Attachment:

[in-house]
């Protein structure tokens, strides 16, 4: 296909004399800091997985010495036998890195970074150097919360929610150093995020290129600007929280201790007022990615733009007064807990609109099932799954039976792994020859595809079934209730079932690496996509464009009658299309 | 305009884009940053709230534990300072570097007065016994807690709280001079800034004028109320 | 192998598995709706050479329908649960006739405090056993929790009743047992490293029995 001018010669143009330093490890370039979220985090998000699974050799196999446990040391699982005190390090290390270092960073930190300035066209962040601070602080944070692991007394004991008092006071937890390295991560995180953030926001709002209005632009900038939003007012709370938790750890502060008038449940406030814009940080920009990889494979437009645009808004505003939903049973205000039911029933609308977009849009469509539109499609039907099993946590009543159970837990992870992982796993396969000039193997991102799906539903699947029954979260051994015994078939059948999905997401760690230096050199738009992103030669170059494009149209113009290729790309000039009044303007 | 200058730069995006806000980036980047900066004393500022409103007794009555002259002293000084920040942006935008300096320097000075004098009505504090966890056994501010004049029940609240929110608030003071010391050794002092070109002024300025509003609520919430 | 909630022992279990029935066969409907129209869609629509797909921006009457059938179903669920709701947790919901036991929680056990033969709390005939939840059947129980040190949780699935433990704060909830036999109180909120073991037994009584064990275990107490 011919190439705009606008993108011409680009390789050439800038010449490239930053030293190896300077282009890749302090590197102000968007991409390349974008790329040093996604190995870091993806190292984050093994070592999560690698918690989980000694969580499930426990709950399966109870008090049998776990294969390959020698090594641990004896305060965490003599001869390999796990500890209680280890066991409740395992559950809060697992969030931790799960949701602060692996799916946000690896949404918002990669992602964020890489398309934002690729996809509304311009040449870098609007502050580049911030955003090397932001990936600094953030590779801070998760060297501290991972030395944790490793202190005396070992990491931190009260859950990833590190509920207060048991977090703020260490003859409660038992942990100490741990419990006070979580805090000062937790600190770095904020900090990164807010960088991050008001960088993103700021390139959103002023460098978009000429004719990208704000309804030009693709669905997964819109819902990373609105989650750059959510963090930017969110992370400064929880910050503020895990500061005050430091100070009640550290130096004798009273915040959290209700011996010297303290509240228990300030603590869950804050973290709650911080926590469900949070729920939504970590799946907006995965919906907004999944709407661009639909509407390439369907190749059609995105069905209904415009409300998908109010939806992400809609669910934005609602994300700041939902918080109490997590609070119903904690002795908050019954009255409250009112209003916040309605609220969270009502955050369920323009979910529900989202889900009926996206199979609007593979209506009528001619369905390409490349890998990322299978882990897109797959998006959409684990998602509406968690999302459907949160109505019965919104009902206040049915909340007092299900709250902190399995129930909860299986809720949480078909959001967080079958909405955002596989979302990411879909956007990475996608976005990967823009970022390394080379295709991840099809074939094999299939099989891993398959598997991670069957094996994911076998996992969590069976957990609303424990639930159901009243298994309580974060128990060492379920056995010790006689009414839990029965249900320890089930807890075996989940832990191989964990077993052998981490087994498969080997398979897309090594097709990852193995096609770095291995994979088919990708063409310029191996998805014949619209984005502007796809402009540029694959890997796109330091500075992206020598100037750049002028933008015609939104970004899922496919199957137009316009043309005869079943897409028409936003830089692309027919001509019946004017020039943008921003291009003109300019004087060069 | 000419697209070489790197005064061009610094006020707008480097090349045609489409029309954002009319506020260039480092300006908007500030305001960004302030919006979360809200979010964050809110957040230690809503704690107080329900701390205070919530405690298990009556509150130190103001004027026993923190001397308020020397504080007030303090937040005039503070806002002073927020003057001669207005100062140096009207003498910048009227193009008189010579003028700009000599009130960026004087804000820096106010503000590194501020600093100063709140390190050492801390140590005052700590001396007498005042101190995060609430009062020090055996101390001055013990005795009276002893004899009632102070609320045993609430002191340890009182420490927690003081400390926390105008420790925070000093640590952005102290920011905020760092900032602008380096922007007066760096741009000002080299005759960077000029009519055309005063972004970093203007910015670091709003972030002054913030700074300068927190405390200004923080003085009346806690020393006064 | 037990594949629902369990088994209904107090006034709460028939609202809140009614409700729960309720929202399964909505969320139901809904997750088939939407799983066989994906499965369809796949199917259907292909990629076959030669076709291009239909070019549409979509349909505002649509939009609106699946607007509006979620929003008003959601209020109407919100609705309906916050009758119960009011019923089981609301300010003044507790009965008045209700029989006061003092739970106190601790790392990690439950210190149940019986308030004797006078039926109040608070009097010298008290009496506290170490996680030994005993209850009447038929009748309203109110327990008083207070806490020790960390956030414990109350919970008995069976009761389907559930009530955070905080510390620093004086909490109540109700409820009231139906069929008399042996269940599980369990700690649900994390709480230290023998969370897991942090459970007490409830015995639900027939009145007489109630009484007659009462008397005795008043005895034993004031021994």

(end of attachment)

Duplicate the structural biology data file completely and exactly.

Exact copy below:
[in-house]
């Protein structure tokens, strides 16, 4: 296909004399800091997985010495036998890195970074150097919360929610150093995020290129600007929280201790007022990615733009007064807990609109099932799954039976792994020859595809079934209730079932690496996509464009009658299309 | 305009884009940053709230534990300072570097007065016994807690709280001079800034004028109320 | 192998598995709706050479329908649960006739405090056993929790009743047992490293029995 001018010669143009330093490890370039979220985090998000699974050799196999446990040391699982005190390090290390270092960073930190300035066209962040601070602080944070692991007394004991008092006071937890390295991560995180953030926001709002209005632009900038939003007012709370938790750890502060008038449940406030814009940080920009990889494979437009645009808004505003939903049973205000039911029933609308977009849009469509539109499609039907099993946590009543159970837990992870992982796993396969000039193997991102799906539903699947029954979260051994015994078939059948999905997401760690230096050199738009992103030669170059494009149209113009290729790309000039009044303007 | 200058730069995006806000980036980047900066004393500022409103007794009555002259002293000084920040942006935008300096320097000075004098009505504090966890056994501010004049029940609240929110608030003071010391050794002092070109002024300025509003609520919430 | 909630022992279990029935066969409907129209869609629509797909921006009457059938179903669920709701947790919901036991929680056990033969709390005939939840059947129980040190949780699935433990704060909830036999109180909120073991037994009584064990275990107490 011919190439705009606008993108011409680009390789050439800038010449490239930053030293190896300077282009890749302090590197102000968007991409390349974008790329040093996604190995870091993806190292984050093994070592999560690698918690989980000694969580499930426990709950399966109870008090049998776990294969390959020698090594641990004896305060965490003599001869390999796990500890209680280890066991409740395992559950809060697992969030931790799960949701602060692996799916946000690896949404918002990669992602964020890489398309934002690729996809509304311009040449870098609007502050580049911030955003090397932001990936600094953030590779801070998760060297501290991972030395944790490793202190005396070992990491931190009260859950990833590190509920207060048991977090703020260490003859409660038992942990100490741990419990006070979580805090000062937790600190770095904020900090990164807010960088991050008001960088993103700021390139959103002023460098978009000429004719990208704000309804030009693709669905997964819109819902990373609105989650750059959510963090930017969110992370400064929880910050503020895990500061005050430091100070009640550290130096004798009273915040959290209700011996010297303290509240228990300030603590869950804050973290709650911080926590469900949070729920939504970590799946907006995965919906907004999944709407661009639909509407390439369907190749059609995105069905209904415009409300998908109010939806992400809609669910934005609602994300700041939902918080109490997590609070119903904690002795908050019954009255409250009112209003916040309605609220969270009502955050369920323009979910529900989202889900009926996206199979609007593979209506009528001619369905390409490349890998990322299978882990897109797959998006959409684990998602509406968690999302459907949160109505019965919104009902206040049915909340007092299900709250902190399995129930909860299986809720949480078909959001967080079958909405955002596989979302990411879909956007990475996608976005990967823009970022390394080379295709991840099809074939094999299939099989891993398959598997991670069957094996994911076998996992969590069976957990609303424990639930159901009243298994309580974060128990060492379920056995010790006689009414839990029965249900320890089930807890075996989940832990191989964990077993052998981490087994498969080997398979897309090594097709990852193995096609770095291995994979088919990708063409310029191996998805014949619209984005502007796809402009540029694959890997796109330091500075992206020598100037750049002028933008015609939104970004899922496919199957137009316009043309005869079943897409028409936003830089692309027919001509019946004017020039943008921003291009003109300019004087060069 | 000419697209070489790197005064061009610094006020707008480097090349045609489409029309954002009319506020260039480092300006908007500030305001960004302030919006979360809200979010964050809110957040230690809503704690107080329900701390205070919530405690298990009556509150130190103001004027026993923190001397308020020397504080007030303090937040005039503070806002002073927020003057001669207005100062140096009207003498910048009227193009008189010579003028700009000599009130960026004087804000820096106010503000590194501020600093100063709140390190050492801390140590005052700590001396007498005042101190995060609430009062020090055996101390001055013990005795009276002893004899009632102070609320045993609430002191340890009182420490927690003081400390926390105008420790925070000093640590952005102290920011905020760092900032602008380096922007007066760096741009000002080299005759960077000029009519055309005063972004970093203007910015670091709003972030002054913030700074300068927190405390200004923080003085009346806690020393006064 | 037990594949629902369990088994209904107090006034709460028939609202809140009614409700729960309720929202399964909505969320139901809904997750088939939407799983066989994906499965369809796949199917259907292909990629076959030669076709291009239909070019549409979509349909505002649509939009609106699946607007509006979620929003008003959601209020109407919100609705309906916050009758119960009011019923089981609301300010003044507790009965008045209700029989006061003092739970106190601790790392990690439950210190149940019986308030004797006078039926109040608070009097010298008290009496506290170490996680030994005993209850009447038929009748309203109110327990008083207070806490020790960390956030414990109350919970008995069976009761389907559930009530955070905080510390620093004086909490109540109700409820009231139906069929008399042996269940599980369990700690649900994390709480230290023998969370897991942090459970007490409830015995639900027939009145007489109630009484007659009462008397005795008043005895034993004031021994």